Cleeve Hill, Gloucestershire

Cleeve Hill (also known as Cleeve Cloud) is the highest point both of the Cotswolds hill range and of the county of Gloucestershire, at 330 m (1,080 ft).[1][2] It is located on Cleeve Common which is a Site of Special Scientific Interest (SSSI) looked after by a small charity called Cleeve Common Trust (formally Cleeve Common Board of Conservators). It commands a clear view to the west, over Cheltenham and the racecourse, over the River Severn and into Wales; and to the north over Winchcombe. It is a conspicuous outcrop on the edge of the limestone escarpment, (sometimes called the "Cotswold Edge"). It is crossed by the Cotswold Way footpath.

Cleeve Hill
Cleeve Hill.jpg
The trig point on the northern part of Cleeve Hill at SO985263. There is also a toposcope at this location
Highest point
Elevation330 m (1,080 ft)[1]
Prominence242 m (794 ft)
Parent peakThe Wrekin
ListingMarilyn, County Top
Coordinates51°55′12″N 2°00′25″W / 51.920°N 2.007°W / 51.920; -2.007Coordinates: 51°55′12″N 2°00′25″W / 51.920°N 2.007°W / 51.920; -2.007
Cleeve Hill is located in Gloucestershire
Cleeve Hill
Cleeve Hill
Cleeve Hill in Gloucestershire
LocationGloucestershire, England
Parent rangeCotswolds
OS gridSO996246
Topo mapOS Landranger 163 OS Explorer 179
Age of rockJurassic
Mountain typeSedimentary
Easiest routeHike

With the hill's south slopes draining to the River Coln, Cleeve Hill is the highest point in the drainage basin of the River Thames.

Summit and viewsEdit

The summit, at 330 m (1,080 ft), is a nondescript point marked by a trig point on the relatively flat common south of the Hill.[1] Because of this, it does not offer particularly wide-ranging views. To the north by north-west, another summit at 1,033 ft (315 m) high boasts a toposcope and a trig point, offering far wider views. On an exceptionally clear day (for example a sunny day following a day of rain in spring or early summer), the view extends an impressive 90 miles (140 km) to Winsford Hill on Exmoor, Somerset.

Hill fort and rock facesEdit

Close to the summit is the Neolithic long barrow, Belas Knap. On its western scarp is an Iron Age hill fort.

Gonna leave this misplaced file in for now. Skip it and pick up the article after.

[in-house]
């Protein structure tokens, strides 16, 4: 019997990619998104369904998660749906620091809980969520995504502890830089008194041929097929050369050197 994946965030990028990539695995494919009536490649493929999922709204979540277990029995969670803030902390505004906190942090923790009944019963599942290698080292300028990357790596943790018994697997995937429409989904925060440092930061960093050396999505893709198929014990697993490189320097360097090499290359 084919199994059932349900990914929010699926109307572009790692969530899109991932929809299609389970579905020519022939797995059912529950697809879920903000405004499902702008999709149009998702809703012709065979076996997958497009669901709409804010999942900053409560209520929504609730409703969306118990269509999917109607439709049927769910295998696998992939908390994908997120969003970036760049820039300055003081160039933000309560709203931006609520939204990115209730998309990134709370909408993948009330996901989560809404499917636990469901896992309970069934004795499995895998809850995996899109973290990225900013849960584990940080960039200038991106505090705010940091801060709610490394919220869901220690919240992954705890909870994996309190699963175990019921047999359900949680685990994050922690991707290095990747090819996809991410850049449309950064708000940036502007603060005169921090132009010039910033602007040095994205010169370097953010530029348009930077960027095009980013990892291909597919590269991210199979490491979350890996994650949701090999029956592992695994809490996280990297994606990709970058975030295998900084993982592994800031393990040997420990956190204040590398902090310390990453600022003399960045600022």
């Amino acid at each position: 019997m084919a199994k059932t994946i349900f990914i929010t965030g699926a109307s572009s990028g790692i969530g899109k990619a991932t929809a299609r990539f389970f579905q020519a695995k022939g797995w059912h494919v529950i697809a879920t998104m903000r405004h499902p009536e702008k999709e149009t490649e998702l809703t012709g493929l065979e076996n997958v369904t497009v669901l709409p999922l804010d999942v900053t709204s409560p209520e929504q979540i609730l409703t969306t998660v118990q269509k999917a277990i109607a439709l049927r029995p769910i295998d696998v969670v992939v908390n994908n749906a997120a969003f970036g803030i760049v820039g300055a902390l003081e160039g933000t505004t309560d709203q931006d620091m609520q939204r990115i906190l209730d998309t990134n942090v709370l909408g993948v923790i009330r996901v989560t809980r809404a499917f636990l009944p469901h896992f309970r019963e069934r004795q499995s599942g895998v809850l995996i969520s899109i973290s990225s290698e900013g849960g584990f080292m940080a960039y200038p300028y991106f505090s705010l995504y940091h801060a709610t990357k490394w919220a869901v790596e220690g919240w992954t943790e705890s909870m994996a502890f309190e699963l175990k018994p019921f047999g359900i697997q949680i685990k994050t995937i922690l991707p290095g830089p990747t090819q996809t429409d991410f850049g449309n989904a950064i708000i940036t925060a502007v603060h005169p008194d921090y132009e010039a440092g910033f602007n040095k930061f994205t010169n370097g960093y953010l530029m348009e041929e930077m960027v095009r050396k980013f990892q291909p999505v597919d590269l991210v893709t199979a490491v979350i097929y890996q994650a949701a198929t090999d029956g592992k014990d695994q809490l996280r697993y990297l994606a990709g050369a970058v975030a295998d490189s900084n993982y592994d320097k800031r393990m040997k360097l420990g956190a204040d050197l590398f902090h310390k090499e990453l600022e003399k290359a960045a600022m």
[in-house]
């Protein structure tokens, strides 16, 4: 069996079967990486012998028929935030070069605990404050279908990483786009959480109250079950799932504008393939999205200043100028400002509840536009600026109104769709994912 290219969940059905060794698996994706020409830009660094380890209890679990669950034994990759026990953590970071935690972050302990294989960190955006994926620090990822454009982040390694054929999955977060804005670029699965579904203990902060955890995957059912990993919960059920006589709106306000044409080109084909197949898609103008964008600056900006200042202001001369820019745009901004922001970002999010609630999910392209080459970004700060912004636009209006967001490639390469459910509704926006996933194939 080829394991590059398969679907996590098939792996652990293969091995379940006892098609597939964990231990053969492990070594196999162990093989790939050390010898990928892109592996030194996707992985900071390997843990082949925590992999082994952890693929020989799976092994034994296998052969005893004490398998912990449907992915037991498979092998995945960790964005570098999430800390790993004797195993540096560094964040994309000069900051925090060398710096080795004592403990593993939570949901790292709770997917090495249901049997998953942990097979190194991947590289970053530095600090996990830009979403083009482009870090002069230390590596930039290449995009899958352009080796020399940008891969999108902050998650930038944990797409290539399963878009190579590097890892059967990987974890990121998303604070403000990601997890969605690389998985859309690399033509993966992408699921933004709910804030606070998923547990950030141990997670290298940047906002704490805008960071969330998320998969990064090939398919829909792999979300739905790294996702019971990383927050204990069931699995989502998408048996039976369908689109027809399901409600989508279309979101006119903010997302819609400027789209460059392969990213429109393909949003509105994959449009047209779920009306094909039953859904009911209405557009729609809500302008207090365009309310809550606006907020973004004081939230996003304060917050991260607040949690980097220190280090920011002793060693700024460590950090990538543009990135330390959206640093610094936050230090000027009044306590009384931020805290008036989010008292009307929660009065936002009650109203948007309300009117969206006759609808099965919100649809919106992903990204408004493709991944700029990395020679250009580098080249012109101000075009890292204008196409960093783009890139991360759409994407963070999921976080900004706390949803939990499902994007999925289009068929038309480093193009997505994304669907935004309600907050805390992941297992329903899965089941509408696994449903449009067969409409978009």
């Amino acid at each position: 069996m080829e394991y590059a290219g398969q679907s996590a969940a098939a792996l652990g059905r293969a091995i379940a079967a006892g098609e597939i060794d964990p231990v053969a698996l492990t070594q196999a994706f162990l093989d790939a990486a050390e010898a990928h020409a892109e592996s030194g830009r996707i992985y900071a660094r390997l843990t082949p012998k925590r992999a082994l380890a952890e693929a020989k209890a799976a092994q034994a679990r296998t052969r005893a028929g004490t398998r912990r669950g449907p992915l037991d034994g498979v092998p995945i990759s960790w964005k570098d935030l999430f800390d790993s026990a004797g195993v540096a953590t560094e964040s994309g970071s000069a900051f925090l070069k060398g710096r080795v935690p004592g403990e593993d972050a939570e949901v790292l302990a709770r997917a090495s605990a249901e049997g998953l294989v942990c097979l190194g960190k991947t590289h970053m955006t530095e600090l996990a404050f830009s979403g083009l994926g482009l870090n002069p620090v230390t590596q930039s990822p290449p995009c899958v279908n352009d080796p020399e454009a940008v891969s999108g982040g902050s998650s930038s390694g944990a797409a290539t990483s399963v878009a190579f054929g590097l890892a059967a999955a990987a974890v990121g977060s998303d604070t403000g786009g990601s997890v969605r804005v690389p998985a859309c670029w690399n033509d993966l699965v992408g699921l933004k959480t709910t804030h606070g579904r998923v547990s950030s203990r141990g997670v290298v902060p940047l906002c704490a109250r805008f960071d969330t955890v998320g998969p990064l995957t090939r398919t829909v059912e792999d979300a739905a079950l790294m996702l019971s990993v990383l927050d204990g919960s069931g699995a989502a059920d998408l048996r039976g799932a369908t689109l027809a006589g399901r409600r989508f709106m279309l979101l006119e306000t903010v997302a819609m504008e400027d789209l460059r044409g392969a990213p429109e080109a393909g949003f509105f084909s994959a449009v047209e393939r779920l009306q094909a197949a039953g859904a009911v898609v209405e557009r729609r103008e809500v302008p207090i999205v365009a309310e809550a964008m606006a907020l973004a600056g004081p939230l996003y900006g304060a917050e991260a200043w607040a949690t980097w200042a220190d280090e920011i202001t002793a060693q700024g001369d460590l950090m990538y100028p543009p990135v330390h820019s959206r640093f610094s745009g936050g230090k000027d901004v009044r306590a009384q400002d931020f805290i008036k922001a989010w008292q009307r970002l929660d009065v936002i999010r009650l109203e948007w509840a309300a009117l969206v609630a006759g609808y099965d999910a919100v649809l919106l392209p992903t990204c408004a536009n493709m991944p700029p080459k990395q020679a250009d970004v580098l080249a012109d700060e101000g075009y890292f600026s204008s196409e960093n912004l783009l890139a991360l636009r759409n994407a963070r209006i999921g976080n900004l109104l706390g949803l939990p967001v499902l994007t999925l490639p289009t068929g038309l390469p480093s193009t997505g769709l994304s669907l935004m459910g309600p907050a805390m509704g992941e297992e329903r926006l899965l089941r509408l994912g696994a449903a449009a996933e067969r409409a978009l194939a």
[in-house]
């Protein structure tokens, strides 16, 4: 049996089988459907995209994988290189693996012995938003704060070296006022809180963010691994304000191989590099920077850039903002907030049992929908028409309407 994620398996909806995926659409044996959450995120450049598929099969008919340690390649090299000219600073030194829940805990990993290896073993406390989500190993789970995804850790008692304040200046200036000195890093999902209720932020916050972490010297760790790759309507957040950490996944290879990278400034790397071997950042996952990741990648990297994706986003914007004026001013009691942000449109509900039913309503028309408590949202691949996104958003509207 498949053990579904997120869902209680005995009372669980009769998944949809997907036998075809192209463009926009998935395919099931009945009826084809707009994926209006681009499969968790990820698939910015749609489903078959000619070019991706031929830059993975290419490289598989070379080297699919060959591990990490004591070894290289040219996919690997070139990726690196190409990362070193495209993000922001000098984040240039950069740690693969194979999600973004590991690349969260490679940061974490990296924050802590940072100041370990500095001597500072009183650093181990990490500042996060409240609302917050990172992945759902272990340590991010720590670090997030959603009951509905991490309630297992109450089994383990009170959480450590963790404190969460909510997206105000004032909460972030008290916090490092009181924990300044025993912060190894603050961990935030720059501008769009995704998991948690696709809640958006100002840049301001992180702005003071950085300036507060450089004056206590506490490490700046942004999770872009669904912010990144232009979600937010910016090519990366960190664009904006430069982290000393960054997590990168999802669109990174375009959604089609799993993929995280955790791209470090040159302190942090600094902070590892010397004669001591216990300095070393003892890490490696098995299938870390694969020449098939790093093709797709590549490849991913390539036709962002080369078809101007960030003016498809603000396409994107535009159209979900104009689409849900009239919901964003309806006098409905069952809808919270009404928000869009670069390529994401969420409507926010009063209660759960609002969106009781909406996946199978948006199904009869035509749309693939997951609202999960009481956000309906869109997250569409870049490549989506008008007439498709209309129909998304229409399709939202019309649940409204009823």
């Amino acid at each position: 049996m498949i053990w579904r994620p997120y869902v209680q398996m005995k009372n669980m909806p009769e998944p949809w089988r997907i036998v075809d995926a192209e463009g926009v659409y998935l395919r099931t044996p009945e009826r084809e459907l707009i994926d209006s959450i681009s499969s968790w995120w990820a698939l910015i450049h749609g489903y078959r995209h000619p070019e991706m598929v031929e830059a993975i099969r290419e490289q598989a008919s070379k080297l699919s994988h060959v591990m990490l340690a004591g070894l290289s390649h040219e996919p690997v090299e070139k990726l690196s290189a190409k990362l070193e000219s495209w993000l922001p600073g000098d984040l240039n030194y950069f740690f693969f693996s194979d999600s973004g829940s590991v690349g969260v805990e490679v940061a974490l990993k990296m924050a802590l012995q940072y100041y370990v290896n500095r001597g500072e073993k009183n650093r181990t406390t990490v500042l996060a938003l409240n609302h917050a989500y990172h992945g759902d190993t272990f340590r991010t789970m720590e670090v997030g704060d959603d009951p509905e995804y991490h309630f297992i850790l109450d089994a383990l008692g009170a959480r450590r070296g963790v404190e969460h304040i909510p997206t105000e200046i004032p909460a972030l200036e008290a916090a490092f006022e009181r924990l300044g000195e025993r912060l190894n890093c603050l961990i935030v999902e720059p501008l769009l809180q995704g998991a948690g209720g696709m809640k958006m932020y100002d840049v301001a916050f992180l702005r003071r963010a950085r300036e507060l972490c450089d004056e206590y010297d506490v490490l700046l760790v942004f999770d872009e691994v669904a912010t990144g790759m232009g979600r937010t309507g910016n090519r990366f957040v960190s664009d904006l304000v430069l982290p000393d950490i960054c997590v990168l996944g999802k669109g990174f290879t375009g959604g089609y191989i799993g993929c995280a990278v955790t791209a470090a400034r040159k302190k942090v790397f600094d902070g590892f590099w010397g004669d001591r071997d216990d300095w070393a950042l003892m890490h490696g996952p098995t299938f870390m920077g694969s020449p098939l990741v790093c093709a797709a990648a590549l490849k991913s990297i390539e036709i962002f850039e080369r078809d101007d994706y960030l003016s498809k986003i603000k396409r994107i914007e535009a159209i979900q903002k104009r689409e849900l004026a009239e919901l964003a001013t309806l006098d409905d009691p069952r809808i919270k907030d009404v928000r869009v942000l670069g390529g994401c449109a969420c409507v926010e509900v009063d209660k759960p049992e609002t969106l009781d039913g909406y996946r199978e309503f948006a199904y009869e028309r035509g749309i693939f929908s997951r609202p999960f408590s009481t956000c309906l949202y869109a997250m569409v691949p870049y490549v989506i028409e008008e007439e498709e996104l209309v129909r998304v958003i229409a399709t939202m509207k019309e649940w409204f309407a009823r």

The Hill bears one of the few rock faces in the area, Castle Rock, which is sound enough for rock-climbing. The routes are short, difficult for their grade and highly polished.

Golf course and Cleeve CommonEdit

The Hill has been home to a golf course since 1891. The course was the location of the 2010 Wells Cup that took place in June of that year.[3]

Cleeve Common, which is sited on Cleeve Hill, is a designated Site of Special Scientific Interest by Natural England[4] and is recorded in the List of Sites of Special Scientific Interest in Gloucestershire.

Routes to the highest pointEdit

From the south, a road for car access ends very close to the summit trig point, which is a short walk from the parking area. This can be reached from Cheltenham via Ham Hill and Aggs Hill, or from the village of Whittington, Gloucestershire.

To the north and to reach the more favourable view point, a minor road leads off the B4632 to the golf course where there is free parking in a disused quarry. From this point, the viewpoint is roughly a half-mile ascent on foot.

There are numerous other ways to reach the hill, and there is a well-maintained network of paths and tracks crossing it in many directions. Ordnance Survey maps show all routes, paths and rights of way as well as the best viewpoints.

See alsoEdit


  1. ^ a b c Bathurst, David (2012). Walking the county high points of England. Chichester: Summersdale. pp. 155–160. ISBN 978-1-84-953239-6.
  2. ^ Beautiful Britain: Heart of England. AA Publishing. 1988. p. 24. ISBN 0861457234. Cleeve Cloud (1083ft) the highest point in the Cotswolds
  3. ^ "Cleeve Hill Golf Club". Cleeve Hill Golf Club. Archived from the original on 26 November 2018. Retrieved 25 August 2020.
  4. ^ "SSSI citation for Cleeve Common" (PDF). Natural England. Archived (PDF) from the original on 25 August 2020. Retrieved 25 August 2020.

External linksEdit